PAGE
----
High Costs Keeps Many Alaska Homeowners From Purchasing Quake Insurance

December 11, 2018

With Alaska’s history of earthquakes, you might assume most homeowners have earthquake insurance.

That’s not the case, the Anchorage Daily News reported.

Only about 15 percent of Alaska homeowners buy earthquake insurance, according to an estimate provided by Lori Wing-Heier, director of the state’s Division of Insurance.

“It’s not a great number,” she said.

Lenders do not require earthquake insurance. It also carries a high price tag.

And after a major quake, like the magnitude 7.0 quake that shook south central Alaska on Nov. 30, homeowners may find that the damage is less than the deductible on their policy.

Deductibles vary but can be about 20 percent of the value of the dwelling, said Tracey Parrish, owner of Alaska Pacific Insurance Agency.

“If your home is $100,000, people probably don’t have that ($20,000) sitting around,” she said. “And if they do, they may only have $5,000 worth of damage.”

The longer the time span between big earthquakes, the less likely people are to pay a premium for it, Wing-Heier said.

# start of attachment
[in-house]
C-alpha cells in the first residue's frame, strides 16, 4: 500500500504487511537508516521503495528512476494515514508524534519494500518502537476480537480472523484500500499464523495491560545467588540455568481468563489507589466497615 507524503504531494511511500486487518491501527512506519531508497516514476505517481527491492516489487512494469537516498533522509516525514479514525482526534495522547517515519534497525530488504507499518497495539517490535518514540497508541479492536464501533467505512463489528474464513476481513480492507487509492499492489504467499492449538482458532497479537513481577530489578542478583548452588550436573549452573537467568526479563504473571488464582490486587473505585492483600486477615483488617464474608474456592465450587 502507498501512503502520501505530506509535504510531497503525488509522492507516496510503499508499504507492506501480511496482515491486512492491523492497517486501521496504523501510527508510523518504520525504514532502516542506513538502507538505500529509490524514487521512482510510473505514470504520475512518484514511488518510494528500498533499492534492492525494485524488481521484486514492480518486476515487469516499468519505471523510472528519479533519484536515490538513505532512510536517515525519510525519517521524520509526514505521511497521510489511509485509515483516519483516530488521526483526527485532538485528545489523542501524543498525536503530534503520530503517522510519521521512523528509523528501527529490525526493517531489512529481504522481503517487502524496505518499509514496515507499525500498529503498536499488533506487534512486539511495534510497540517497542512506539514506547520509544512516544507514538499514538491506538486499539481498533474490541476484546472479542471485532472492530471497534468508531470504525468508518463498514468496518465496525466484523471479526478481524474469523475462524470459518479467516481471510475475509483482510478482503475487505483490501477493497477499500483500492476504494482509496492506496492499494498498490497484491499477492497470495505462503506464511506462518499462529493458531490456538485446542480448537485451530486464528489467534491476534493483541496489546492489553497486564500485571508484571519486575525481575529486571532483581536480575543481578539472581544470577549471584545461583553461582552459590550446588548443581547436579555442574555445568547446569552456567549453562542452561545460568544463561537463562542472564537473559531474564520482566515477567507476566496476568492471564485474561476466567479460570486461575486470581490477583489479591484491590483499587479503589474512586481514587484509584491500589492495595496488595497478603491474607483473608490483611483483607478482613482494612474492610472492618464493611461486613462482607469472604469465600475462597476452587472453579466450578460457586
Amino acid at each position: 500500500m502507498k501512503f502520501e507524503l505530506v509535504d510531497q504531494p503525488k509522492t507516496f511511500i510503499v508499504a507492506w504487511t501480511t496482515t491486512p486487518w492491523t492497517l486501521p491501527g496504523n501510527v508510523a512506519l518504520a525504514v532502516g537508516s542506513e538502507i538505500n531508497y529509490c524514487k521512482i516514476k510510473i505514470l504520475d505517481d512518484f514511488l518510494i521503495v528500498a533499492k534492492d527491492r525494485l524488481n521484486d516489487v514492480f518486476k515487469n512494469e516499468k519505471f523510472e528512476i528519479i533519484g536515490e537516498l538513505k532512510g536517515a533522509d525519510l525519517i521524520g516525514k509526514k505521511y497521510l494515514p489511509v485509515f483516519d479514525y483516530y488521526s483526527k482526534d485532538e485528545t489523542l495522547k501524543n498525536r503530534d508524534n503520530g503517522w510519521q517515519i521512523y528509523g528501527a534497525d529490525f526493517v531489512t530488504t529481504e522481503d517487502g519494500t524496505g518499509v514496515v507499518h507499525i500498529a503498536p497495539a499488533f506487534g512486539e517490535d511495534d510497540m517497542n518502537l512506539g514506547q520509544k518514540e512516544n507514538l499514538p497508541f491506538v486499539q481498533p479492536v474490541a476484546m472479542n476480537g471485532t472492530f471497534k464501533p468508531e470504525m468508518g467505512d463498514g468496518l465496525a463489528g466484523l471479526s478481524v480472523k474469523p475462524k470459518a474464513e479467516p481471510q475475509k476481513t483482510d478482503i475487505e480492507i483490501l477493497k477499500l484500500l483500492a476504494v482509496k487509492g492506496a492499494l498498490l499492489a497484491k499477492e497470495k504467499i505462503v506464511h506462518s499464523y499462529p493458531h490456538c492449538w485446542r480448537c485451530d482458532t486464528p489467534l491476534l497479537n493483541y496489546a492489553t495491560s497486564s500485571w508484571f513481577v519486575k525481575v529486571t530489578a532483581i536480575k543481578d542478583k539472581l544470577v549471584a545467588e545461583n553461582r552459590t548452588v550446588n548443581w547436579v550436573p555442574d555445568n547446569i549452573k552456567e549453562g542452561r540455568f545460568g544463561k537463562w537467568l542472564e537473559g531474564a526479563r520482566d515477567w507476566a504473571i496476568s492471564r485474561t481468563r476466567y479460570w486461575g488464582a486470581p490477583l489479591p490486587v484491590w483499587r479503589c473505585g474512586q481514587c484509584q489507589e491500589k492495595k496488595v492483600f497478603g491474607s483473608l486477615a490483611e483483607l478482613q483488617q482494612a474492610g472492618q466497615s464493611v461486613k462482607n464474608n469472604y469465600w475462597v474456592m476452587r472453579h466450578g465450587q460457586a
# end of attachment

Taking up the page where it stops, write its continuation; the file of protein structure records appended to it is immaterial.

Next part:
Earthquake insurance typically covers repairs such as cracking and may cover structures such as garages as well, said Janet Ruiz, a West Coast representative for the Insurance Information Institute, a trade group. It also usually insures personal property and may cover other costs.

John Lane and his family moved into an Eagle River home three months ago. Their homeowner’s policy cost $1,300 to $1,500 and he could not justify spending another $1,000 for quake coverage, he said. The deductible would have been around $70,000, he said.

“This was a hard decision, buying a house in a seismic zone, but we just couldn’t afford that,” Lane said.

The family now faces significant repairs. A structural engineer will examine the property.

Owners of damaged home may be able to tap into other resources. Residents of Anchorage, the Matanuska-Susitna Borough and the Kenai Peninsula may be eligible for recovery funding.

Help is often available after natural disasters from the Federal Emergency Management Agency and, for businesses, from the Small Business Administration, Ruiz said.

Homeowners seeking quake insurance now will not be able to find it. A moratorium on selling earthquake policies will be in effect for several weeks, Parrish said.

“It just doesn’t make any insurance sense,” she said. “Because we’re having all these aftershocks.”

Was this article valuable?

Here are more articles you may enjoy.